I fear the answer was writ long ago, when I was born into the family that raised me. The family that nearly killed me and drove my mother into Death’s arms.

And that answer terrifies me far more than death ever has.

Chapter 1


Cognac, France

November 1489

was born in the upstairs room of an ancient roadside tavern, a group of common whores acting as midwives. My mother, too, was a whore, although perhaps not so very common. Would an ordinary woman invite Death to her bed on a dare?

I emerged covered in slime and blood, my face—indeed, my entire body—as blue as a wild hyacinth. Hushed whispers and murmurs of sympathy followed the horrified silence my arrival caused, until Solange, the oldest among them, grabbed me from my mother’s slippery hands and swatted my backside.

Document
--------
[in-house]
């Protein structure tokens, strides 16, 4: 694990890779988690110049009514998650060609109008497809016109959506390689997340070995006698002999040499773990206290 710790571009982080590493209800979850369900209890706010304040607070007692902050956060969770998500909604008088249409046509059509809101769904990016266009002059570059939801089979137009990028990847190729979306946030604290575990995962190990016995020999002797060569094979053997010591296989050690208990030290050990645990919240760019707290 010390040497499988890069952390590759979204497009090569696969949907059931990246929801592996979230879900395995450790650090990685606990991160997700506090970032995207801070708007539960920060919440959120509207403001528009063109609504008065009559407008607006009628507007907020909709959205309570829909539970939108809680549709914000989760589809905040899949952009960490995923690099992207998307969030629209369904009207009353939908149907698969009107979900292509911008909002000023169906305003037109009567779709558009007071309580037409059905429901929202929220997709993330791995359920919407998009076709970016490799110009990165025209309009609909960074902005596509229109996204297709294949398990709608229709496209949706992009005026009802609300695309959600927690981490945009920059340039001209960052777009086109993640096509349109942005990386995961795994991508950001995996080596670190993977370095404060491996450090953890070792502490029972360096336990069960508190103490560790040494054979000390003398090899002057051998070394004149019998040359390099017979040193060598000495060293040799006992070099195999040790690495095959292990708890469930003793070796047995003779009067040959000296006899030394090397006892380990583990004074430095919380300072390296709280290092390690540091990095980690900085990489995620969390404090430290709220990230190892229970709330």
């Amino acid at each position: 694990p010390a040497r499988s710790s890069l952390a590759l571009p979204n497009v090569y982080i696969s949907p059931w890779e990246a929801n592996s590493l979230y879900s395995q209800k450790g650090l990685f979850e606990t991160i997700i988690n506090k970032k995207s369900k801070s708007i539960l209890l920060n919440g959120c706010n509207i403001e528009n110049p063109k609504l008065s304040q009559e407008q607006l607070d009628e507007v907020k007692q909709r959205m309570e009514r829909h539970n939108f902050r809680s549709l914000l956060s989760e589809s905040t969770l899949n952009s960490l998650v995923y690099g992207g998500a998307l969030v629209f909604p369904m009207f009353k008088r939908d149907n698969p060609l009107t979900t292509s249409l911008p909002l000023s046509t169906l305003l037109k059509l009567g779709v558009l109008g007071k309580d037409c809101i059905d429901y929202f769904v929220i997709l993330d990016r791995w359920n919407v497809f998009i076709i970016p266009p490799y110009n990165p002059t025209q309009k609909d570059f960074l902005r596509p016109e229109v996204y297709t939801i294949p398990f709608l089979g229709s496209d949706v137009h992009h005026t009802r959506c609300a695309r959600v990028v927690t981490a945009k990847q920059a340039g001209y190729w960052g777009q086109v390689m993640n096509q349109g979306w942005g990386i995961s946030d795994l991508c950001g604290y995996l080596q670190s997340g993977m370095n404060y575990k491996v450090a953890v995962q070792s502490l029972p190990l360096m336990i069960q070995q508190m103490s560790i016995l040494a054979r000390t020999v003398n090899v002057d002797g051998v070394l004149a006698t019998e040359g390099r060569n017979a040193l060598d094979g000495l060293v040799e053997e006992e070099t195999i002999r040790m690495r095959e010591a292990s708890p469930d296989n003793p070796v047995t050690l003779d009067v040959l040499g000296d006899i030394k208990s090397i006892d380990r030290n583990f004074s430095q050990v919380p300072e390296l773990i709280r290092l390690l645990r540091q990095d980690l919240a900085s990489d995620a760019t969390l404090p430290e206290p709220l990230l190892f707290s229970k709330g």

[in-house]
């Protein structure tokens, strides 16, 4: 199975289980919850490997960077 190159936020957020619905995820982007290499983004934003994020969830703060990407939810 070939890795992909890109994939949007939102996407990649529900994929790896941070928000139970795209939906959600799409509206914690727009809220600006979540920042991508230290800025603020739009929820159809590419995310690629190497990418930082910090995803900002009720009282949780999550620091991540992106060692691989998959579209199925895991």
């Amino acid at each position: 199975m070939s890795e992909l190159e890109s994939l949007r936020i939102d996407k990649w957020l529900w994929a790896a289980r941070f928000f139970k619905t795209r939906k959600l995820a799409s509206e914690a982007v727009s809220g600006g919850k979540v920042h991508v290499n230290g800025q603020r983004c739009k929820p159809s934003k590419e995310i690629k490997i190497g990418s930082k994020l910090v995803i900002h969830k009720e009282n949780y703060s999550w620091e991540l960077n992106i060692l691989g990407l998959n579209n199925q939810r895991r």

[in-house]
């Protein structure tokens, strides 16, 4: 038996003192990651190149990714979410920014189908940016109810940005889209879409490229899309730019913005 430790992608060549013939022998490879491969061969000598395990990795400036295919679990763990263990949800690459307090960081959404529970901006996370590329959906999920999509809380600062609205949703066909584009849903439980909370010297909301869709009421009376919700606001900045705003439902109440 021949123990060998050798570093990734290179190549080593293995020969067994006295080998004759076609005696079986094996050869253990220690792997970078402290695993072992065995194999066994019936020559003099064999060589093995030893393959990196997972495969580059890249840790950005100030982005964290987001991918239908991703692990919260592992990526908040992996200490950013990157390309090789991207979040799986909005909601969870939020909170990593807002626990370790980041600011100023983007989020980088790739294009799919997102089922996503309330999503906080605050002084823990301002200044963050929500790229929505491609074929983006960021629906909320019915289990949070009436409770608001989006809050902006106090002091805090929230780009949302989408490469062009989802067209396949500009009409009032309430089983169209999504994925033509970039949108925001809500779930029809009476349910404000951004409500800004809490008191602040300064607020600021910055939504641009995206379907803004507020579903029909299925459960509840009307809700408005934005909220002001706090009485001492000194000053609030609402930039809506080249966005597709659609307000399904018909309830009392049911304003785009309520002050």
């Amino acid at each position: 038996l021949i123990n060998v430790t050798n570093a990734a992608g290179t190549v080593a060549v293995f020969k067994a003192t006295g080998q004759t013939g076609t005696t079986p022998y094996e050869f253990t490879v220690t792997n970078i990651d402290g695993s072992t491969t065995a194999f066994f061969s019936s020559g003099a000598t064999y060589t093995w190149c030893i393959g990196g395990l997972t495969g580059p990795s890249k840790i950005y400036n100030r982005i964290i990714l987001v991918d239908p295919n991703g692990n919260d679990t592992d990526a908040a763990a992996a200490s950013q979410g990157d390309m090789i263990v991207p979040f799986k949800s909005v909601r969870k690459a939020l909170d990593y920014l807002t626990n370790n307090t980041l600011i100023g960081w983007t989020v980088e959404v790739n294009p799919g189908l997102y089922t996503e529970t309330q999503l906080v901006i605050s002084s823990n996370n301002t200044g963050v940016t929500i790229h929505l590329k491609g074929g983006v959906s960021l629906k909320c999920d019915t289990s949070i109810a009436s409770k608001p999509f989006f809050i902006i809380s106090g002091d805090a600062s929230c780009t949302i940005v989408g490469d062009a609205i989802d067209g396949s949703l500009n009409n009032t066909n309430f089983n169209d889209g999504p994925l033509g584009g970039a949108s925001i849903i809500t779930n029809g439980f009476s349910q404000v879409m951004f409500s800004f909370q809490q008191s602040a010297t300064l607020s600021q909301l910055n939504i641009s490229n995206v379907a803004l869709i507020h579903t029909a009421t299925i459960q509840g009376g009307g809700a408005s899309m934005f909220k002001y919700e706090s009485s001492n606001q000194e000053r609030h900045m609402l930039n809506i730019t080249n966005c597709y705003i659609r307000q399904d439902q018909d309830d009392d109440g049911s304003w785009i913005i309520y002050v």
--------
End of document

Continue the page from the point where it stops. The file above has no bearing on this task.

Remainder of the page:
Nothing. I did not cry or whimper or even draw breath. But old whores are as wise as old cats, and Solange did not give up. She bent down to place her wrinkled lips on mine, and blew.

According to my mother, my chin quivered, a fist curled.

Solange blew again, her determined breath somehow shoving away the cold hands of my father as He reached for me.

I drew a deep breath of my own after that, followed by a lusty cry. The women thought me a miracle, moved that one had been visited upon them just as if they were the Magdalena herself.

All except my mother, who knew precisely who she’d invited into her bed nine months earlier. It wasn’t until I was four years old and clutched at her hand as she headed up the stairs with her night’s customer that my parentage was confirmed. “His heart,” I whispered into her lowered ear as I rubbed my small chest. “It’s beating strangely.”